Opioids are driving increase in cocaine overdose deaths

According to the National Institute on Drug Abuse, an examination of national trend data shows that heroin and synthetic opioids are driving a recent increase in cocaine-related overdose deaths. The assessment was conducted by scientists at the National Institute on Drug Abuse (NIDA), the National Center for Injury Prevention and Control (CDC), and the U.S. Department of Health and Human Services.

The report showed that cocaine-related overdose deaths increased between 2000 and 2006, and declined between 2006 and 2010 (consistent with a reduction in supply and an increase in street prices). However, cocaine-related overdose deaths increased after 2010, despite decreased cocaine use. The scientists found that this latest increase was related to cocaine-related overdose deaths involving opioids, primarily heroin or synthetic opioids. This also corresponds to the growing supply and use of heroin and illicitly manufactured fentanyl in the United States. Data on drug overdose deaths were collected from the CDC’s National Vital Statistics System.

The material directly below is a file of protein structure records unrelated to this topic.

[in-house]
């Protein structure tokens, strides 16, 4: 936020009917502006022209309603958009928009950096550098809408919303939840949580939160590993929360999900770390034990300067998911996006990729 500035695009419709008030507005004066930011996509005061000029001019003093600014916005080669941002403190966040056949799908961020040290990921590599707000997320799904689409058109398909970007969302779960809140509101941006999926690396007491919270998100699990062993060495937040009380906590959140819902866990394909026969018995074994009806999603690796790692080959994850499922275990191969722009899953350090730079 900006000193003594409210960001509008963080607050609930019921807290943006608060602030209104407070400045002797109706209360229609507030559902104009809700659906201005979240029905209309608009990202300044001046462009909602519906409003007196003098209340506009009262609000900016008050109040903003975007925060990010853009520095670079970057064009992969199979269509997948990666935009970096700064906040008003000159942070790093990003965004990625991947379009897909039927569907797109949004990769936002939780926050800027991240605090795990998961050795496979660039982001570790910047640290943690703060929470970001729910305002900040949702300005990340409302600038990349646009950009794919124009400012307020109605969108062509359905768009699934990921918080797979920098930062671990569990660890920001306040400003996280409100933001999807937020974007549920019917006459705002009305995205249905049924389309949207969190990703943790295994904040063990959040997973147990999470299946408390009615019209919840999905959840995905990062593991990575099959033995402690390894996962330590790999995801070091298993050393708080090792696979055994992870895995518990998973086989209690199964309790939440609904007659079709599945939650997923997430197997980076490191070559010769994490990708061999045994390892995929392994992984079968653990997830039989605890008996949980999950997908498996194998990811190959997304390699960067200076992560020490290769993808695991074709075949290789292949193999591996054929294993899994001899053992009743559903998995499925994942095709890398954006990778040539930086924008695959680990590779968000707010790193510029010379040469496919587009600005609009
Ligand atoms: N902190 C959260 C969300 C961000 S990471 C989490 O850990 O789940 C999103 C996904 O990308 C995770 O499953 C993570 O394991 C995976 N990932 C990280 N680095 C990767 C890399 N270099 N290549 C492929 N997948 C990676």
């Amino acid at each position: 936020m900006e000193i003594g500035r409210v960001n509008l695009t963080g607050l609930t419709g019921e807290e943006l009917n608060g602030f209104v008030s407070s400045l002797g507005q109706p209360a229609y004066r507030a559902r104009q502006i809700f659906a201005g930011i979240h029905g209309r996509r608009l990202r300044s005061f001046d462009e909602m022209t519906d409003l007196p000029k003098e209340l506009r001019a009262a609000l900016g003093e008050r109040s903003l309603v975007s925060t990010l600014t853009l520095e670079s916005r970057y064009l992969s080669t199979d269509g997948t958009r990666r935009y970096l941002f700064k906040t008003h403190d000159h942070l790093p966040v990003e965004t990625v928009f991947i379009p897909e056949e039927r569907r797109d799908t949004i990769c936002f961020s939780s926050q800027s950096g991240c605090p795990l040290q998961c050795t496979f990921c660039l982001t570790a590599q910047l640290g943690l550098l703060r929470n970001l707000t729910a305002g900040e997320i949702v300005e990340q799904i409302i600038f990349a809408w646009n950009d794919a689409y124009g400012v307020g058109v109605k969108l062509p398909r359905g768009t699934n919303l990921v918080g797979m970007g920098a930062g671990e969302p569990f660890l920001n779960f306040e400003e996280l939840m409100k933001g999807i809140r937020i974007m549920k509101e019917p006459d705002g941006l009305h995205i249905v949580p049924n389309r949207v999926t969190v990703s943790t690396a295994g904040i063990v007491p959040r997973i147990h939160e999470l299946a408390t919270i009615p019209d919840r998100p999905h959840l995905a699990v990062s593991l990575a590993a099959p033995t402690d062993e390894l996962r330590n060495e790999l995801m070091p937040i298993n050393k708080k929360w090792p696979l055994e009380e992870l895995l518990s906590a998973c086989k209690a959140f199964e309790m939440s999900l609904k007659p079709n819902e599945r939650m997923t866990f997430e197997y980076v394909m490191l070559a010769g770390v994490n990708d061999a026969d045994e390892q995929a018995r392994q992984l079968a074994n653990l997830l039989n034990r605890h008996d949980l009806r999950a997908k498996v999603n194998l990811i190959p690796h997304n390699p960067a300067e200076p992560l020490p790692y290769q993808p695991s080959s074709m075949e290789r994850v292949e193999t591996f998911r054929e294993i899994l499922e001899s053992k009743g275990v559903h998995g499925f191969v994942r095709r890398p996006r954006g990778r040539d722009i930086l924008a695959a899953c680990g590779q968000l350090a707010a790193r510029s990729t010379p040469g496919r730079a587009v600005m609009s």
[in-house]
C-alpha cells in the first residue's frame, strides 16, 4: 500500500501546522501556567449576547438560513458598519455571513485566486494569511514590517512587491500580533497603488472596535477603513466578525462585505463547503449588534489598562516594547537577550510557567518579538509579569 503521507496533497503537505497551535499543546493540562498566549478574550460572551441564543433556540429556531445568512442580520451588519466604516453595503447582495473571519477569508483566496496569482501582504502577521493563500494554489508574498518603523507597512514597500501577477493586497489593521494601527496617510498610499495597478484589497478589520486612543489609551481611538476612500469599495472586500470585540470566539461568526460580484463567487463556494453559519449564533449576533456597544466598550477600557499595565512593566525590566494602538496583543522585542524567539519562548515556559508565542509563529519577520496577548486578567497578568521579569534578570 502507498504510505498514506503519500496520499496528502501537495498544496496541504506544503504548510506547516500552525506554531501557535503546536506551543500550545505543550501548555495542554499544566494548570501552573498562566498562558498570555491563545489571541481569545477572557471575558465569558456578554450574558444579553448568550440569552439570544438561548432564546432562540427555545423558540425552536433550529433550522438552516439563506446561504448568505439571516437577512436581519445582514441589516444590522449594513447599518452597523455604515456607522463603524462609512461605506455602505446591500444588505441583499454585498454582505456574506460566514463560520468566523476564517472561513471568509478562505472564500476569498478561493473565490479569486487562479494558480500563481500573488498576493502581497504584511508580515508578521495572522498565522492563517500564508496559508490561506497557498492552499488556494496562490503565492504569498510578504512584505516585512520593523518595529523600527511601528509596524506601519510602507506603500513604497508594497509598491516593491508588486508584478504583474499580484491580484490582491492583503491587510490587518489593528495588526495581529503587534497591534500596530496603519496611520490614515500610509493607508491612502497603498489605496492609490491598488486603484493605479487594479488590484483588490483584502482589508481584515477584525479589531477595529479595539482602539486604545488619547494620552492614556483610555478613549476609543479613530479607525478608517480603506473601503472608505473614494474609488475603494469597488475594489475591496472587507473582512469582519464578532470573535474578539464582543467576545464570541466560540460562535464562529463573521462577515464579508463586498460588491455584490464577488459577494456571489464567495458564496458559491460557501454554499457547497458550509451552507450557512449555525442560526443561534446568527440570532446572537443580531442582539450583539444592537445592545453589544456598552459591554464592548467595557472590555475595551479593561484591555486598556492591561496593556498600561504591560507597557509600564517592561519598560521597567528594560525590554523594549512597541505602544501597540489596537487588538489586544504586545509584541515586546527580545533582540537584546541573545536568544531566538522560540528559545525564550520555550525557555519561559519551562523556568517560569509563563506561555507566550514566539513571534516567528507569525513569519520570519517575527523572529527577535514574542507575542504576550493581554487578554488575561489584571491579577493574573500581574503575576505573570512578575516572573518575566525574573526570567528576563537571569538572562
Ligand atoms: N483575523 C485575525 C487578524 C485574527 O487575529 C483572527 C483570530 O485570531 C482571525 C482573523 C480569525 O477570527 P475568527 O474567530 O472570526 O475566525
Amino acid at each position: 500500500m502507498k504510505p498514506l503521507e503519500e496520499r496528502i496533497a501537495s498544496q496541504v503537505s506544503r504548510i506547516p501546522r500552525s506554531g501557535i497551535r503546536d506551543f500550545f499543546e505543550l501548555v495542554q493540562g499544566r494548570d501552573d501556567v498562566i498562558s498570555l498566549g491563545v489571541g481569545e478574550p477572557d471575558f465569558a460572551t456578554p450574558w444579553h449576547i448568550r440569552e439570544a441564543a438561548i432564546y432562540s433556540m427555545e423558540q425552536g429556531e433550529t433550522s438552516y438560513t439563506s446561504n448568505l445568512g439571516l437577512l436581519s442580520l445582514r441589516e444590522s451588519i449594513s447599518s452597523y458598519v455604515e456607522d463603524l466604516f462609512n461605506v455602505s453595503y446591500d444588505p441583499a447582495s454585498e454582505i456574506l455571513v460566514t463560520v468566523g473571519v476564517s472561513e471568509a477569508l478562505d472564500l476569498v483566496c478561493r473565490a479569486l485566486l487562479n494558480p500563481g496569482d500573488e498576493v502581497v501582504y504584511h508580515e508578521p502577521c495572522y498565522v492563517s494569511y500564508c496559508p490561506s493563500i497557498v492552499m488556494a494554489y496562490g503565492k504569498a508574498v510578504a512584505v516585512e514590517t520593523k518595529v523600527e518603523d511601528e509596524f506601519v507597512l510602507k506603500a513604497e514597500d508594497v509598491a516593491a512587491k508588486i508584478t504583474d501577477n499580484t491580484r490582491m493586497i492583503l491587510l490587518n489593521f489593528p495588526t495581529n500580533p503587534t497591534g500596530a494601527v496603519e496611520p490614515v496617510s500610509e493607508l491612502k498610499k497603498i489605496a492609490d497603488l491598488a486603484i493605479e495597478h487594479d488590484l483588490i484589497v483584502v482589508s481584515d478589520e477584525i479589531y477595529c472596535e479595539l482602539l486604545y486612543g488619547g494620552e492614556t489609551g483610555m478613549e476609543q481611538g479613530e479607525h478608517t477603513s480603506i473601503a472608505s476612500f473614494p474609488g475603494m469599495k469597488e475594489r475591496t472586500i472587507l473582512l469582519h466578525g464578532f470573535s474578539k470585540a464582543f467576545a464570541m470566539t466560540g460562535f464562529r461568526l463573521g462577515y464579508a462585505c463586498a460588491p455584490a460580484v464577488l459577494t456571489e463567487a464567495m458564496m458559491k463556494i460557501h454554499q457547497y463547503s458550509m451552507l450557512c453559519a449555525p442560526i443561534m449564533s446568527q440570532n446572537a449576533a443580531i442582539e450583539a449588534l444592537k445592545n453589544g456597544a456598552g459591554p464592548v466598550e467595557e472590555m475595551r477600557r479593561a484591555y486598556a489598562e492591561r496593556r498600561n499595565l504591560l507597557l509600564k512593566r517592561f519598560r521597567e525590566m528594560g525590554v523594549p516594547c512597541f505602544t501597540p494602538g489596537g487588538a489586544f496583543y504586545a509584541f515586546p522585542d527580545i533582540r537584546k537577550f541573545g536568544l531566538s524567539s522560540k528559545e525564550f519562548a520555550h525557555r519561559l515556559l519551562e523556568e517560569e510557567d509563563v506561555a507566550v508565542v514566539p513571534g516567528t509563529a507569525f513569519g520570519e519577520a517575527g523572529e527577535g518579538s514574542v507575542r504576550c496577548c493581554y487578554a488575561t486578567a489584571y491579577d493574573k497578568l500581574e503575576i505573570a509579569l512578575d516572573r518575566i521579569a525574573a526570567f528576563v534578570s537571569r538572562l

These findings underscore the importance of public health strategies, such as broader access to naloxone to reverse opioid overdoses, including providing naloxone to people using cocaine, and expansion of  medication-assisted treatment for opioid use disorders.

For a copy of the paper — “Recent Increases in Cocaine-Related Overdose Deaths and the Role of Opioids”— published in the American Journal of Public Health, go to: http://ajph.aphapublications.org/doi/full/10.2105/AJPH.2016.303627

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